Birds are generally considered to have evolved from theropod dinosaurs. Specifically, birds are members of Maniraptora, a group of theropods which includes dromaeosaurs and oviraptorids, among others. As more non-avian theropods that are closely related to birds are discovered, the formerly clear distinction between non-birds and birds becomes less so. Recent discoveries in North-east China (Liaoning Province) demonstrating that many small theropod dinosaurs had feathers contribute to this ambiguity.
The basal bird Archaeopteryx, from the Jurassic, is well-known as one of the first "missing links" to be found in support of evolution in the late 19th century. It remains the most primitive known bird. Other Mesozoic birds include the Confuciusornithidae, Enantiornithes, Ichthyornis, and Hesperornithiformes, a group of flightless divers resembling grebes and loons.
The recently discovered dromaeosaur, Cryptovolans, was capable of powered flight, contained a keel and had ribs with uncinate processes. In fact, Cryptovolans makes a better "bird" than Archaeopteryx which is missing some of these modern bird features. Because of this, some paleontologists have suggested that dromaeosaurs are actually basal birds whose larger members are secondarily flightless, i.e. dromaeosaurs evolved from birds and not the other way around. Evidence for this theory is currently inconclusive, but digs continue to unearth fossils (especially in China) of the strange feathered dromaeosaurs.
It should be noted that although ornithischian (bird-hipped) dinosaurs share the same hip structure as birds, birds actually originated from the saurischian (lizard-hipped) dinosaurs, and thus arrived at their hip structure condition independently. In fact, the bird-like hip structure developed a third time among a peculiar group of theropods, the Therizinosauridae.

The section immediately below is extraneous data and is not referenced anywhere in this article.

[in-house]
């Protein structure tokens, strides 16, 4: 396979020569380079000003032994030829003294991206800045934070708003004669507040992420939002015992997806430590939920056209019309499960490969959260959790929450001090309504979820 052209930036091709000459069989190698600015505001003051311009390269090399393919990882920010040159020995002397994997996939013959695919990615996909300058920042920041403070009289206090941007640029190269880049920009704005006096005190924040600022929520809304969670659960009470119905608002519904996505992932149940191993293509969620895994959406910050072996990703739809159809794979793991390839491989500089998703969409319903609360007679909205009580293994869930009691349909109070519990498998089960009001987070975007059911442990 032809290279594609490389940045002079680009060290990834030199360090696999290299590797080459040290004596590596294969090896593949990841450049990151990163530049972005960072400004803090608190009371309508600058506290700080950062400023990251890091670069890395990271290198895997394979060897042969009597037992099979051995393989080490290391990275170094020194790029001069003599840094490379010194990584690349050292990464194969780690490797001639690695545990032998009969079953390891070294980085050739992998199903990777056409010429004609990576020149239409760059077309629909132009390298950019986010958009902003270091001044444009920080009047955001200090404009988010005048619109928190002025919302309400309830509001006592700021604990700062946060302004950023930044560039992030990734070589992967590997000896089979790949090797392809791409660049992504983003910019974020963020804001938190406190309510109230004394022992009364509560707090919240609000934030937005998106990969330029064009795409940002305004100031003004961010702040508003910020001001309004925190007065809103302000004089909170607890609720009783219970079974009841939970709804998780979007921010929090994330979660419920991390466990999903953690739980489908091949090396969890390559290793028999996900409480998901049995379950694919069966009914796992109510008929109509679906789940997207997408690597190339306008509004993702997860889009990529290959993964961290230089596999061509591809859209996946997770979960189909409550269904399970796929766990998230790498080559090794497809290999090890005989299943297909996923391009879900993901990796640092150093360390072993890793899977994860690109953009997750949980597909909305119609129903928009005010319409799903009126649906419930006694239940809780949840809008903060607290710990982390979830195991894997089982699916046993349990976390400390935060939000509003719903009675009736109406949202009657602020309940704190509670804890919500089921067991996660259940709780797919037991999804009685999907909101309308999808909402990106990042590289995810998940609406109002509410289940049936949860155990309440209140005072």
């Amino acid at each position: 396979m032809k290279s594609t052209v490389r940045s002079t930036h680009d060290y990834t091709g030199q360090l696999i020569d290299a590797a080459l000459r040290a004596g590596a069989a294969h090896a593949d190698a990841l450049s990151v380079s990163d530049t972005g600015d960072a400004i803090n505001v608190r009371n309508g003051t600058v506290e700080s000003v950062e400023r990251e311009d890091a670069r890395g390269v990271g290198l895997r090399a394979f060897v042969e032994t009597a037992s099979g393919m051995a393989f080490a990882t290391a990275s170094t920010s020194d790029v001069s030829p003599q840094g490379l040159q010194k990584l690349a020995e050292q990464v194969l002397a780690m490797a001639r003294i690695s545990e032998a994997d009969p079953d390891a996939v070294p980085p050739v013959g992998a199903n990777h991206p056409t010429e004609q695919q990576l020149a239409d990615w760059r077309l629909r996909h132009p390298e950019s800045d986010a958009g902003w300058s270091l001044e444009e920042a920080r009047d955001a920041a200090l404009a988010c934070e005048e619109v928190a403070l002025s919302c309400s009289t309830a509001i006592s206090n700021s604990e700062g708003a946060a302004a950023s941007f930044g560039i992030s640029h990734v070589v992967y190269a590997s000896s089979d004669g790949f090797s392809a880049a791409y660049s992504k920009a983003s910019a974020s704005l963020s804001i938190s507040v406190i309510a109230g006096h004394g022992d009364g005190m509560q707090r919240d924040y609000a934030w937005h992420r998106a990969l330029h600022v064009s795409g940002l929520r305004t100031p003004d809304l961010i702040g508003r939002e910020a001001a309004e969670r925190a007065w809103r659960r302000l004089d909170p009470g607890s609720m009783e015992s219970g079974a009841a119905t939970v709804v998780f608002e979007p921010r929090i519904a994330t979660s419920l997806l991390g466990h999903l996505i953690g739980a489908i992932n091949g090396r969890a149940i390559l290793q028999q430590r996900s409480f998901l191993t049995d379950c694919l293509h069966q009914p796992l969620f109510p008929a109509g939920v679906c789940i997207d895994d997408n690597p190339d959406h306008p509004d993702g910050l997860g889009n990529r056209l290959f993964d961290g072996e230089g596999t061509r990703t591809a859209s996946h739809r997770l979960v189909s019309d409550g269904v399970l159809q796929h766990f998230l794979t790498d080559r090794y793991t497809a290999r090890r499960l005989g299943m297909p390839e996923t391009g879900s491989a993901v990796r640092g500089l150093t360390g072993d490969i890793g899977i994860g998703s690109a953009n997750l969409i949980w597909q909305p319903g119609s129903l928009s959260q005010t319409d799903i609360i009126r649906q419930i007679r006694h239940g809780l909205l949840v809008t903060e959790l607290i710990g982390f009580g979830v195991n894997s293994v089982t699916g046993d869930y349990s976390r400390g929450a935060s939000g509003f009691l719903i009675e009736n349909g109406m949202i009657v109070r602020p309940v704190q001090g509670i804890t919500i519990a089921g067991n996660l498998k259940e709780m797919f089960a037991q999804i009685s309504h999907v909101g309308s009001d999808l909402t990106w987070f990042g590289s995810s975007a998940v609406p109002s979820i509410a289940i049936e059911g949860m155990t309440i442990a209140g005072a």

Modern birds are classified in Neornithes, which are split into the Paleognathae and Neognathae. The paleognaths include the tinamous (found only in Central and South America) and the ratites. The ratites are large flightless birds, and include ostriches, cassowaries, kiwis and emus; some scientists suspect that the ratites represent an artificial grouping of birds which have independently lost the ability to fly, others contend that the ratites never had the ability to fly and are more directly related to the dinosaurs. The basal divergence from the remaining Neognathes was that of the Galloanseri, the superorder containing the Anseriformes (ducks, geese and swans), and the Galliformes (the pheasants, grouse, and their allies). See the chart.
The classification of birds is a contentious issue. Sibley & Ahlquist's Phylogeny and Classification of Birds (1990) is a landmark work on the classification of birds (although frequently debated and constantly revised). Evidence for the various orders seems to be fairly good, but the relationships between the orders are in a state of disarray. Evidence from modern bird anatomy, fossils and DNA have all been brought to bear on the problem but no strong consensus has emerged. See also: Sibley-Ahlquist taxonomy.